In October 2016, A 54-year-old male presented with bilateral crippling hip pain in the groin on both sides radiating to the front of the thigh with reduced mobility for almost 3 years and progressive worsening of symptoms. He had developed a significant limp preventing him from walking and performing routine activities independently with disturbed sleep.

On examination, he had a bilateral stiff hip, antalgic gait with a BMI of 34.1. Both hips had very limited range of motion (Table 1). He had a poor Harris Hip Score of 34.2 in the left hip and 34.3 in the right hip. Anteroposterior X-ray of the pelvis with both hip joints showed severe bone-on-bone arthritis (Figure 1) in both the hip joints. He elected to undergo simultaneous bilateral soft tissue sparing bikini anterior hip replacements described previously by the senior surgeon [8]. The left hip was operated first followed by right with a surgical time of 135 minutes total.

Post-operatively, mechanical thromboprohpylaxis was used for 24 h followed by oral aspirin 300 mg with nexium for 6 weeks. He was mobilized within few hours after surgery as part of our enhanced recovery programme. He started walking with the aid of a walking frame and even managed a dozen steps unaided the same day. He was discharged on the 2nd post-operative day. He started on his exercise bike Day 5 post op and resumed driving on the sixth day onwards as he was very mobile with a single crutch mainly for safety and not on any narcotic analgesia. He felt very confident and comfortable and had no issues driving.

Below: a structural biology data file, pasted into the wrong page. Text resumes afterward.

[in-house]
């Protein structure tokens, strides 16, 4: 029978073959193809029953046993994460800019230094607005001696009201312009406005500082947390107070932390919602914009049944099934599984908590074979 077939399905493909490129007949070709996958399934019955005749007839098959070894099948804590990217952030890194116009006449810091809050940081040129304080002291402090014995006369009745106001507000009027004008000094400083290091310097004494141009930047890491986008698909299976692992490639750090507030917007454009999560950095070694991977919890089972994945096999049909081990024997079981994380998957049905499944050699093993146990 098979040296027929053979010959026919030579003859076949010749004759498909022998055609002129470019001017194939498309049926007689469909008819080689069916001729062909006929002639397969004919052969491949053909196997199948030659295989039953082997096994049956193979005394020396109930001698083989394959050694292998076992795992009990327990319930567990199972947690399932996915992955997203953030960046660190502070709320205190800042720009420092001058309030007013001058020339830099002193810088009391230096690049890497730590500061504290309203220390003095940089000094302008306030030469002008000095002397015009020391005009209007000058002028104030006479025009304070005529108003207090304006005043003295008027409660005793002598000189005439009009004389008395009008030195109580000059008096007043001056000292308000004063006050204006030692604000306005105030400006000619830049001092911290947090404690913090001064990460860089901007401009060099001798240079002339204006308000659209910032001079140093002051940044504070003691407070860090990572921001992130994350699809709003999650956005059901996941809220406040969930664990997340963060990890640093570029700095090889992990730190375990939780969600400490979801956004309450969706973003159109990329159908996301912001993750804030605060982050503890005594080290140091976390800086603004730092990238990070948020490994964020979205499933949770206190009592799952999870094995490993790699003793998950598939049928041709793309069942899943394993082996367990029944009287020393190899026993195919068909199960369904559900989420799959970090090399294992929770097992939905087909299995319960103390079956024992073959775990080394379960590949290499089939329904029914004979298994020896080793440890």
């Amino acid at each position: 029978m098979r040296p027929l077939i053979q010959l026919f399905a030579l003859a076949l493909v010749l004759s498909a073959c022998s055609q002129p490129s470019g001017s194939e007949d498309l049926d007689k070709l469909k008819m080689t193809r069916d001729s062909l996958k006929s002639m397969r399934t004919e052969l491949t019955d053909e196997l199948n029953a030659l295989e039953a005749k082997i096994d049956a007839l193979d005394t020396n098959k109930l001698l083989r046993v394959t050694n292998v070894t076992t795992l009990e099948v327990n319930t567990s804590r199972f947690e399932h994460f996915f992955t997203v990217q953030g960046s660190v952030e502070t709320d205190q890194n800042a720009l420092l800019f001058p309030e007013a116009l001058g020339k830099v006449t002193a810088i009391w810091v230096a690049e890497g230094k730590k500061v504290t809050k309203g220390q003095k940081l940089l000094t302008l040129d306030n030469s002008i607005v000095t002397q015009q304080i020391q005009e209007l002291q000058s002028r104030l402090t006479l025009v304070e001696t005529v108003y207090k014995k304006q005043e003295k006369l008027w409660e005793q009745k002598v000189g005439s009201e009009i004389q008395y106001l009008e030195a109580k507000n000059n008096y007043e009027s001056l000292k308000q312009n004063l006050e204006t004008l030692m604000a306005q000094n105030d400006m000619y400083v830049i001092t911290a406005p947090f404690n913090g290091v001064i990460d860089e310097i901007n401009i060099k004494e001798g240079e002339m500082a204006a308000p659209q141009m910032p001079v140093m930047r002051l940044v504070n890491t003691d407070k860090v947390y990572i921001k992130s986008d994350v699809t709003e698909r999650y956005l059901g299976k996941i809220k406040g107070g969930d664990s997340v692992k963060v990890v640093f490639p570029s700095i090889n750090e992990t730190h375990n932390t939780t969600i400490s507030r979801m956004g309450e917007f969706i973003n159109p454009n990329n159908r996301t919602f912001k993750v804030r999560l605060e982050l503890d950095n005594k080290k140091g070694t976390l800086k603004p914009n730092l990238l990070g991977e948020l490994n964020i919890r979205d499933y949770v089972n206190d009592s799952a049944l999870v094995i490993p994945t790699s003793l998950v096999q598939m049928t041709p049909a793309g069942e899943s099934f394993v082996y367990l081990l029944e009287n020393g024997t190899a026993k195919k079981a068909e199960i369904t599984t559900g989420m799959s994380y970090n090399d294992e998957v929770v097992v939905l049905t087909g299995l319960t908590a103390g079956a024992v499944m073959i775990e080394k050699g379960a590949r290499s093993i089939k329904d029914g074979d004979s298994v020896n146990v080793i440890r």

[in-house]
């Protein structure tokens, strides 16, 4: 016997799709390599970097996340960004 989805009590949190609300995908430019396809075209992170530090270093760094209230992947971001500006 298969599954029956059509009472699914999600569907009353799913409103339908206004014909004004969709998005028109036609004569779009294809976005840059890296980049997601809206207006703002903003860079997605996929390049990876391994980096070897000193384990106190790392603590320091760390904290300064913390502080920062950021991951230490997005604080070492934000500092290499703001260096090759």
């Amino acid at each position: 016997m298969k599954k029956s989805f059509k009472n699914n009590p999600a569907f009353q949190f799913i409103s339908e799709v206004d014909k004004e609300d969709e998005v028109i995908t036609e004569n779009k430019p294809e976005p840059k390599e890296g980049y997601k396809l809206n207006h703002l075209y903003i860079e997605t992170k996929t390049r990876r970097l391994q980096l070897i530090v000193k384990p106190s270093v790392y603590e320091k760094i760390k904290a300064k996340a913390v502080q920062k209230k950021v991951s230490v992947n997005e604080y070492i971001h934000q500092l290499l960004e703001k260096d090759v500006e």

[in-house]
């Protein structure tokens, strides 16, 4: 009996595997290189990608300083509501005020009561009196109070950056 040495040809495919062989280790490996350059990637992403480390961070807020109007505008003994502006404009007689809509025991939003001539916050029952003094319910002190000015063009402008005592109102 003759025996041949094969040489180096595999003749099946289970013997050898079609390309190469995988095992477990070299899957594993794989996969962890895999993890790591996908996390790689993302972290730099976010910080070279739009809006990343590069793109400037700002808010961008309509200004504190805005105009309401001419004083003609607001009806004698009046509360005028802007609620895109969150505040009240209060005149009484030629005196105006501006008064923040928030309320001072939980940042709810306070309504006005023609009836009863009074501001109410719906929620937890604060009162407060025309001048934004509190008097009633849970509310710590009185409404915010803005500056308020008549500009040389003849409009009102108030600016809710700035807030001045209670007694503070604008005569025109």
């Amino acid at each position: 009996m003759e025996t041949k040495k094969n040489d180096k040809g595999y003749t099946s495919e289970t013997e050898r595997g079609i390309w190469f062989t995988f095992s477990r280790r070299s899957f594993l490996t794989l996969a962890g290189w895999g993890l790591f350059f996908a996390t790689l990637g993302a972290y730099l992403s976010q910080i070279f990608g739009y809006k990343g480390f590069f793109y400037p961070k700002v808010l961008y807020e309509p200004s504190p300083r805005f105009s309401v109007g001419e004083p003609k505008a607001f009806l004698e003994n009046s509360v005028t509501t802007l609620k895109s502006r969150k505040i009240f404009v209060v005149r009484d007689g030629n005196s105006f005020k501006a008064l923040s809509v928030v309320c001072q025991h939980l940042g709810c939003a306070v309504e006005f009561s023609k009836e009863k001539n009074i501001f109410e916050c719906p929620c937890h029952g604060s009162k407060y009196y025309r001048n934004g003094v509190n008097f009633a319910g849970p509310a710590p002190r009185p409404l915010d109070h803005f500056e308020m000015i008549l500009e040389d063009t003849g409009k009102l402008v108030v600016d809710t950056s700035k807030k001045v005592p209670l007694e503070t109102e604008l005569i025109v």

On day 9 post-op, he was back at work doing light duties and clerical activities by which time he was mobile with pain free hip movements and without any mechanical dysfunction. At the 6 week mark he had a well healed surgical scar with no swelling and walked in without a limp. He was followed up regularly at 3 months and 12 months post-operatively. His last follow up was 16 months post-surgery by which time he was having no issues in either hip joints and was able to do all his day to day activities, with a highly improved quality of life. His X-rays (Figure 1) were showing well aligned acetabular and femoral prosthesis insitu on both sides. His post-operative Harris Hip score was excellent, for both hips being 100.